Home» News» Tech» Fastest Internet Speed Record: Japan Uses New Fiber Broadband Cable to Hit 319 Tbps
2-MIN READ

Fastest Internet Speed Record: Japan Uses New Fiber Broadband Cable to Hit 319 Tbps

The fastest fiber internet speed record today stands at a whopping 319 Tbps. (Illustration: University of Central Florida)

The fastest fiber internet speed record today stands at a whopping 319 Tbps. (Illustration: University of Central Florida)

For reference, the new fastest internet speed record is almost twice as fast as the previous record, and 10 million times faster than my home network.

We all love super-fast, smooth internet services, and for the most part, if you live in a metropolitan city, you would be able to get your hands on a reasonably fast fiber broadband service that gives you 300 Mbps bandwidth on average. This can take care of literally all your streaming needs, including streaming 4K content on multiple devices. Researchers, however, are never satisfied with things being just about good enough, which is why we have laboratories in universities around the world that seek to achieve faster internet speeds than ever seen before. That’s exactly what the National Institute of Information and Communications Technology (NICT) in Japan have now set, scaling up the fastest internet speed record in the world to a whopping 319 TERAbits per second.

First, the tech — to hit this record, the researchers at NICT chose to innovate with the fiber optic cable right at the onset. Typical fiber broadband cables have one core (which carries the data at breakneck speeds for you), surrounded by a lot of insulation to protect that core and make sure that the data transmission does not break. In this transmission, the Japanese researchers used an experimental cable that used four cores instead of the usual one, along with a similar amount of insulation around. It is this that the researchers believe is the most crucial bit of innovation, and it may help push higher data throughputs leading to faster internet speeds in future.

To be frank, though, don’t go around expecting a 319 Tbps network at your home any time soon. As the published research reveals, to achieve this speed, the team used a 552-channel comb laser and beamed it at multiple wavelengths to initiate the data exchange. It further used rare earth mineral amplifiers to sustain the data at this speed for a prolonged, simulated distance — a stretch of 3,001km, apparently. While this too remains too expensive and elaborate a process in comparison to viable commercial technology, what’s encouraging to note is that the 319 Tbps data transmission was clearly doable and durable too.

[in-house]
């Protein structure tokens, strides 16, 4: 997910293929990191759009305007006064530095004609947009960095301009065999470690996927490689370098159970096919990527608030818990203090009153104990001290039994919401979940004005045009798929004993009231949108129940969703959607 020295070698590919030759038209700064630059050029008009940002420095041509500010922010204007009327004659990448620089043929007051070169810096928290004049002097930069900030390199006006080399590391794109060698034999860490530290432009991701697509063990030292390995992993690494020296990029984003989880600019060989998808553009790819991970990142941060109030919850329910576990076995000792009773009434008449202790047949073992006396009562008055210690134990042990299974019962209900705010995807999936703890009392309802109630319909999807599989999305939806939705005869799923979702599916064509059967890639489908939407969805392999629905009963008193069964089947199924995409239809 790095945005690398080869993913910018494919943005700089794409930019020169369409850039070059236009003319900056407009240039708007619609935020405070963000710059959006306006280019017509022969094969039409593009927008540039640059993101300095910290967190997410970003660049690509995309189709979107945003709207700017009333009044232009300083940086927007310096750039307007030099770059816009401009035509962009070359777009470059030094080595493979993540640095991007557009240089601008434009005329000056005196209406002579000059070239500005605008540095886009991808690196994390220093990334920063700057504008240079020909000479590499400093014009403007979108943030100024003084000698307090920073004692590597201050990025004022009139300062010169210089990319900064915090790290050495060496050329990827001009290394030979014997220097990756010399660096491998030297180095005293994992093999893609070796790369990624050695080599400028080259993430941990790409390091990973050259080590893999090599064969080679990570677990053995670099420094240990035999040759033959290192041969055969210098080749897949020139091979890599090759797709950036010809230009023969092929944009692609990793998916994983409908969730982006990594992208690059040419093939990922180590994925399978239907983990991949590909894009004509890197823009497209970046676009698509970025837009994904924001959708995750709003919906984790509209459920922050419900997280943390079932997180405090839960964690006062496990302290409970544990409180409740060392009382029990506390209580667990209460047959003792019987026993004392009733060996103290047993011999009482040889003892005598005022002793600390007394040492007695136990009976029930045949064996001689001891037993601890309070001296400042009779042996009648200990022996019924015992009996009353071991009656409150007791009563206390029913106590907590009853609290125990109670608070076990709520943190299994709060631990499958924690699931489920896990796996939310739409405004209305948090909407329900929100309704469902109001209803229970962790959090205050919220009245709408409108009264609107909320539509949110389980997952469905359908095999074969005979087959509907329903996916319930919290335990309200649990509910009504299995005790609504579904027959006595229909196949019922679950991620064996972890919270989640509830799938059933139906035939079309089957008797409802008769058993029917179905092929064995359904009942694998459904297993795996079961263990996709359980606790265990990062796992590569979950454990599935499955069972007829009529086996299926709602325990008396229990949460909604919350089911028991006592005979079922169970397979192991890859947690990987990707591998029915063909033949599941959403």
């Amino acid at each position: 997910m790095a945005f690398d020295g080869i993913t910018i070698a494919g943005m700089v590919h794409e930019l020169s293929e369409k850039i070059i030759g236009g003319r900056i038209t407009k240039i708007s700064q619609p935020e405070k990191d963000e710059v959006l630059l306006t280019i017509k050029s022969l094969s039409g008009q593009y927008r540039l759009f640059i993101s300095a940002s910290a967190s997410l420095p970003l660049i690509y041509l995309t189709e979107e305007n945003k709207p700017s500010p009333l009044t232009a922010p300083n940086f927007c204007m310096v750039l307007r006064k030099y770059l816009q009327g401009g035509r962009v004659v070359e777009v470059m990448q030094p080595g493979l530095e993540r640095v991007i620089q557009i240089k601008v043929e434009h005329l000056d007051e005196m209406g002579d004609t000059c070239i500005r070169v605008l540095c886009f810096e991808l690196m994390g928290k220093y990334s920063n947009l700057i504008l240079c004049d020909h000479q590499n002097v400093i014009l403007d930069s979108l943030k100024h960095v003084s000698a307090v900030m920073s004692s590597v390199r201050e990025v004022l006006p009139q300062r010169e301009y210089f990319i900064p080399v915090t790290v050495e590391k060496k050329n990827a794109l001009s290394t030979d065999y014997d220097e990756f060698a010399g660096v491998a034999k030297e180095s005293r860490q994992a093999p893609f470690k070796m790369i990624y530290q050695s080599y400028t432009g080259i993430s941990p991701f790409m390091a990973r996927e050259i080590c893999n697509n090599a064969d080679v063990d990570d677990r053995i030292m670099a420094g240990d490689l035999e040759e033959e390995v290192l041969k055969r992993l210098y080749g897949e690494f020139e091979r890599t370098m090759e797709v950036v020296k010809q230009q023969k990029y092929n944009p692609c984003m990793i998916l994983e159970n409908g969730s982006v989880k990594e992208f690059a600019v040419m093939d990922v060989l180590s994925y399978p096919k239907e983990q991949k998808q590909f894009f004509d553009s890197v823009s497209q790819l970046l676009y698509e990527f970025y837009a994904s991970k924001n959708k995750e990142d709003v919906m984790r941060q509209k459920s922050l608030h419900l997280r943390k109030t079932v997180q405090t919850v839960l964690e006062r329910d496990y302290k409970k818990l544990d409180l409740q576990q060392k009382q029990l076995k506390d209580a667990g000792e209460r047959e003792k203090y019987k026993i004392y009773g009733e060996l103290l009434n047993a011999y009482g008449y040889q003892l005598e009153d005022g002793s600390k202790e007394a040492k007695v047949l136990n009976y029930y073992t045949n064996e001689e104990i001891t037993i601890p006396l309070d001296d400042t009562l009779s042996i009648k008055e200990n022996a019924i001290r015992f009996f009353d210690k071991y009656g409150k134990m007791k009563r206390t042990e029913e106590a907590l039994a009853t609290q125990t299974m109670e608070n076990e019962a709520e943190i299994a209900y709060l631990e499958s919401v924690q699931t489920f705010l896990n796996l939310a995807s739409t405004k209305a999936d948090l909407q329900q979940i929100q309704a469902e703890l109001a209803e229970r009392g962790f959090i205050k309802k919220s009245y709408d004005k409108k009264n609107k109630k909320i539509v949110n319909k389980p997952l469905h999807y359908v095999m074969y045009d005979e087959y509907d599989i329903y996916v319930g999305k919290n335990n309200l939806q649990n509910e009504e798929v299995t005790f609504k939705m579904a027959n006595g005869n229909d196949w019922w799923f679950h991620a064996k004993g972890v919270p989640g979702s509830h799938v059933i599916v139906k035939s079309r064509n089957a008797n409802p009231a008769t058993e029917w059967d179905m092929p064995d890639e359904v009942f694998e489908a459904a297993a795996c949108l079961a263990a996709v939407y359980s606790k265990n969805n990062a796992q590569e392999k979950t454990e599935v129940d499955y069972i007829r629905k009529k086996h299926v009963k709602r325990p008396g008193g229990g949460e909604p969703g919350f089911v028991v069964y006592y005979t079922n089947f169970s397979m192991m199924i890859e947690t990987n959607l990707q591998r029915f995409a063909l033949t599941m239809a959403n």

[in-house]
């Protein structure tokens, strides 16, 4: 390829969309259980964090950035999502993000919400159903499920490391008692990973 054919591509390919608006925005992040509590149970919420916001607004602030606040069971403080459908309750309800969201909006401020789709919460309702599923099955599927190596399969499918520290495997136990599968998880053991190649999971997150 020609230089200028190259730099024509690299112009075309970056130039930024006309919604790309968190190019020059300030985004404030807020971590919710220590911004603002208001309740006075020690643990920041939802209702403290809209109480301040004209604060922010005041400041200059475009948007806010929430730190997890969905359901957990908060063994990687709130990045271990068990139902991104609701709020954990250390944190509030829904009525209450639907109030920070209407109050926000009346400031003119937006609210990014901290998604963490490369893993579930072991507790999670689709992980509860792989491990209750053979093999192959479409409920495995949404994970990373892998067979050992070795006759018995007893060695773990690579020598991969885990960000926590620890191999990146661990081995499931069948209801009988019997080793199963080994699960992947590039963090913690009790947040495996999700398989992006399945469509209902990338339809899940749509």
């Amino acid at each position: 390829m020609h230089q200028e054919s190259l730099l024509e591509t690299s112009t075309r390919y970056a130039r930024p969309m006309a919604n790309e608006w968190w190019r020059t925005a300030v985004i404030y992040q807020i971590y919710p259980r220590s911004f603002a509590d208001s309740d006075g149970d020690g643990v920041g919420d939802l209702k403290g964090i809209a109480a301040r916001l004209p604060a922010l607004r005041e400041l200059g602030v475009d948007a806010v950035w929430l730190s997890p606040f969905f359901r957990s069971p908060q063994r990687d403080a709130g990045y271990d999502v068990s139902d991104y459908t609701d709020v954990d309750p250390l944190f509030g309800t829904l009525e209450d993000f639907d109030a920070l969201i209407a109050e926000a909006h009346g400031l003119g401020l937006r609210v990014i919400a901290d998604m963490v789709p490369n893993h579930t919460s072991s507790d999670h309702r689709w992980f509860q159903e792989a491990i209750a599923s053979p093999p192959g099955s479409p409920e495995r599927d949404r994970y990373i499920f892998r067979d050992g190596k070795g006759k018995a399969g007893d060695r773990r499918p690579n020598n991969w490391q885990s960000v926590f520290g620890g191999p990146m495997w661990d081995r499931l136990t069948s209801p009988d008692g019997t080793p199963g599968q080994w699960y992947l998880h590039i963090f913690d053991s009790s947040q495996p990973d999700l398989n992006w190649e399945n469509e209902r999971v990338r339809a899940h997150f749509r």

It’s important to note that while this technology isn’t cheap, it most likely does not need to be — at least right away. The researchers state that they expect this sort of technology to be used in areas such as long range industrial data transmission, such as terrestrial space exploration data exchanges, which may require super instantaneous data exchanges of vast troves of data to increase the efficiency of missions. It’s not exactly the kind of technology that would help us stream cat videos better on YouTube, for the present fiber broadband services already offer enough speed to let you watch content at high frame rates and peak resolutions, without any buffering. In other words, consumer internet services are already fast enough to suit the present crop of displays.

RELATED NEWS

The real win for research projects such as these lie in how they would impact the future of communications. It is likely that there will be a time in future when a 319 Tbps internet connection is no longer a surprise, even though it is, at the moment, over 10 million times faster than the internet connection at my home. The new record shatters the previous one, of 178 Tbps, by a huge margin, which makes this feat even more impressive. The entire paper can be read here, so head along if you wish to know more about the exact new fiber cable technology.

Read all the Latest News, Breaking News and Coronavirus News here

first published:July 19, 2021, 11:25 IST